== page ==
Since the beginning of the year, all the major equity indices have performed positively. As of 20 April, in the Italian market, the FTSE MIB stood at +3.0% (+18.5% YTD), the FTSE Mid Cap at +0.6% (+11.7% YTD) and the FTSE Small Cap at -0.1% (vs +8.1% YTD). Globally, the Stoxx Europe 600 is gaining +2.5% (+11.3% YTD), the S&P 500 is at +1.2% (+8.7% YTD) and the Nasdaq is at -0.5% (vs +16.5% YTD) in local currency.
The scenario for banks has been very positive to date, because although the big rates hike of recent months has led to a repricing of bank assets, there has been no corresponding increase in return on deposits. The failure of two US regional banks (Silicon Valley Bank and Signature Bank) and the UBS rescue of Credit Suisse is a reminder to look again at the financial sector more selectively and with due caution. In the short term, the banking sector’s momentum will be borne up by the still positive quarterly results forecast. In fact, as mentioned by some large U.S. banks that have already reported their quarterly earnings, it is reasonable for Italian banks to still expect sky-high profits for the first quarter of the year in the wake of very solid interest margins and low default rates.
However, in the medium and long terms, this wave of banking crises is sure to lead to a credit squeeze and the inevitable increased risk of recession. Although the major central banks have already signalled their readiness to step in if necessary to avert systemic risks and to support the economy, as managers, right now we prefer to position ourselves with large banks that finance large companies (i.e. firms that are “too big to fail”, that is so large that, if they became financially stressed, the government would almost certainly intervene with a national bailout).
The banks’ interest in big transactions inevitably penalises SMEs, which are more closely correlated with the business cycle and therefore perceived as riskier in this stage. In fact, mid and small caps have been underperforming compared to large caps since the beginning of the year, a factor already priced in by the market. So, a return of confidence in the real economy – not evident so far – is necessary for SMEs to recover and start performing again.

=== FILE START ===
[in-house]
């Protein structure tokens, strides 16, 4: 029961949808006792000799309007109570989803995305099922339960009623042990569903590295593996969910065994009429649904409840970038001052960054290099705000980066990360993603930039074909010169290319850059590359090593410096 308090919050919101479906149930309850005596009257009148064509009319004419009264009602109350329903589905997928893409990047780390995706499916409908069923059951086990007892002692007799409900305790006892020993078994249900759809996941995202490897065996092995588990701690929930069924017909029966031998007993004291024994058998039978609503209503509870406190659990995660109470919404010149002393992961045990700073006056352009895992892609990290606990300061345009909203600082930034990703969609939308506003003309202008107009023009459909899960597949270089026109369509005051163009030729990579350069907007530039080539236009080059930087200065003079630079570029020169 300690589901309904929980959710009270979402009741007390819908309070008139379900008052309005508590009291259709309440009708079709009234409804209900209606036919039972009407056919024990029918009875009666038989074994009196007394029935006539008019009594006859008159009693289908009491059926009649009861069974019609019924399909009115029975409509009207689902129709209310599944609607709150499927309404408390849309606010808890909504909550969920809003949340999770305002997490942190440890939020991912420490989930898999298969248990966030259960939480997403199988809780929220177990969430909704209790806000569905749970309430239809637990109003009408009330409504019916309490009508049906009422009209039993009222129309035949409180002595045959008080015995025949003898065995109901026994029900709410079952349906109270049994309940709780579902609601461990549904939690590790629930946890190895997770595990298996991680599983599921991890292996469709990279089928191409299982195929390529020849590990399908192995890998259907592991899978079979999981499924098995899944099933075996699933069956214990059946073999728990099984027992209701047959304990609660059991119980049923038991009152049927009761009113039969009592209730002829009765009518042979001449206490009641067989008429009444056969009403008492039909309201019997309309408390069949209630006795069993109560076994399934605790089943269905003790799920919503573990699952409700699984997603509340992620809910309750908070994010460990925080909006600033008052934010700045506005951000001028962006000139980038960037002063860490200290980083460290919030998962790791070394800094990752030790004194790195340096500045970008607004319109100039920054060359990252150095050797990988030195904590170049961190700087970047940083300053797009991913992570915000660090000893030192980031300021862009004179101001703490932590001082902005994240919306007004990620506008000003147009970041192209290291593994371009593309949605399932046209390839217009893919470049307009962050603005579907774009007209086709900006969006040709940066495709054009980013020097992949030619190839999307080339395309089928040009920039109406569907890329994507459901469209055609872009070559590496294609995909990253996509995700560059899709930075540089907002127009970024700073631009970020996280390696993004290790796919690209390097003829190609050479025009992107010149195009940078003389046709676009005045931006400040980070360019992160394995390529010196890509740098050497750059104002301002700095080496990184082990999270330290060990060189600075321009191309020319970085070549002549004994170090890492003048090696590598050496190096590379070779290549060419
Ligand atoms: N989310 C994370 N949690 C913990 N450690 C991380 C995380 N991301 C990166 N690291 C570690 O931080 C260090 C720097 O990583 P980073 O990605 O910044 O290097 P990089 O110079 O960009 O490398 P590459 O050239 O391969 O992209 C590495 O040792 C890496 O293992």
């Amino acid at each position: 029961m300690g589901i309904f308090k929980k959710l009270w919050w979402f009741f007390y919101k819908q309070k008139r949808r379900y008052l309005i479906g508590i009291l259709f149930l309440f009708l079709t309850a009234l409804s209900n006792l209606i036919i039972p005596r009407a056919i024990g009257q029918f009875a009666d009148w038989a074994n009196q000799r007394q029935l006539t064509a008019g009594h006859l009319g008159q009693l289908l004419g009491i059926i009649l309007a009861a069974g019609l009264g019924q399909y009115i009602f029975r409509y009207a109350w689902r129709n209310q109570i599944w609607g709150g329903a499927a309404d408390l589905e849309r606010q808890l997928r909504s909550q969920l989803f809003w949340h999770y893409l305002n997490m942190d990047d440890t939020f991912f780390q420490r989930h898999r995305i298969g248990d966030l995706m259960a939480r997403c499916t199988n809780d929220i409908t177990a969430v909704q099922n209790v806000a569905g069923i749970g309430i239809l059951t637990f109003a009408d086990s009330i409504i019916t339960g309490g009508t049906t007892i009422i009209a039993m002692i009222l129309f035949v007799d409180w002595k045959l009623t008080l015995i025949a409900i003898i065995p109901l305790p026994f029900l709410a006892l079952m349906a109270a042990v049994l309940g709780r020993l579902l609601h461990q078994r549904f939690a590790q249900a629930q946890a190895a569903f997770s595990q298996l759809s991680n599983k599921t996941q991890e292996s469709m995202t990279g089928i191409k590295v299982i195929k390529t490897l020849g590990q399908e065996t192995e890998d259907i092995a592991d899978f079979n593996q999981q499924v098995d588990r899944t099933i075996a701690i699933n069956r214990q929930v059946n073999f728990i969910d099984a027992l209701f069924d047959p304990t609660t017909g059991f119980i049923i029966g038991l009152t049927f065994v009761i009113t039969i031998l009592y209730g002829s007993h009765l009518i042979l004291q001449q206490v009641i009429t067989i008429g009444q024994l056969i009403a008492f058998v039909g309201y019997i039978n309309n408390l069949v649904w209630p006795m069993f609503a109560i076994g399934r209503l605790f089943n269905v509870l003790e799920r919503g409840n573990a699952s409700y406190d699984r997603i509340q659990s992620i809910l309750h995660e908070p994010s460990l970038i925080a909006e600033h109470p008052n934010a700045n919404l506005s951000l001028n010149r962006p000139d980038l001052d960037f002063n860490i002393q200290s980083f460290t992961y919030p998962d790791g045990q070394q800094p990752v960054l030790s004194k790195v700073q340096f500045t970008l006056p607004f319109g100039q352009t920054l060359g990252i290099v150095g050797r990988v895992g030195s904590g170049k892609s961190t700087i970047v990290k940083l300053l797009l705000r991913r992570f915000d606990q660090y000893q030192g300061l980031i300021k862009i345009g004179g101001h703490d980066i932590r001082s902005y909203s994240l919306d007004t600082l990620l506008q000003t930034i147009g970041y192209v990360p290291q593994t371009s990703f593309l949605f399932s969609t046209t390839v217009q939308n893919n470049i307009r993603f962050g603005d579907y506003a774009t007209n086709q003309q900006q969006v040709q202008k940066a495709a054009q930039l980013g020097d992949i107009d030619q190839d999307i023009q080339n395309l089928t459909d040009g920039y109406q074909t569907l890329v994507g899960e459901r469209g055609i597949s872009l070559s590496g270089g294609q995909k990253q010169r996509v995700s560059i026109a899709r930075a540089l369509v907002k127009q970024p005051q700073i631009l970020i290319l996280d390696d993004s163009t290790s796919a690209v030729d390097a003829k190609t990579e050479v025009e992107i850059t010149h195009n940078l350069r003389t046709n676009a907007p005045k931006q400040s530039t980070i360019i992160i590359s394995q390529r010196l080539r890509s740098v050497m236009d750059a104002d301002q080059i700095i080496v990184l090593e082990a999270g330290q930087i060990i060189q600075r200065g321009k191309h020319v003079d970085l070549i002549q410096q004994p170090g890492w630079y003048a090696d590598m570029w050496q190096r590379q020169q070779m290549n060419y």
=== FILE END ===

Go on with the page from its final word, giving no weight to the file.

In addition, this renewed macroeconomic uncertainty means that investors are once again eyeing up rate-sensitive sectors, such as utilities or technology, which have been penalised by the too-abrupt hike in rates. This upward trend may now be coming to a close, especially in light of the banking developments mentioned above.
Now and for the next few weeks, investors’ attention will be on the Q1 reporting season. At this time, the market will be looking to pick up any signs of weakness or slowdown in end consumer demand and in the resilience of corporate margins. The latter should, in fact, benefit from the recent retracement of the cost of energy (which is still, however, far from normalised) and the easing of global supply chain bottlenecks (following China’s reopening), whereas the cost of many raw materials still remains very high.
Given these circumstances, we reiterate the importance of careful stock selection and analysis of fundamentals when targeting companies for investment. This way, we prioritise solid businesses with healthy balance sheets and business models that can weather volatile periods in the business cycle.
Commentary by Massimo Trabattoni, Head of Italian Equity.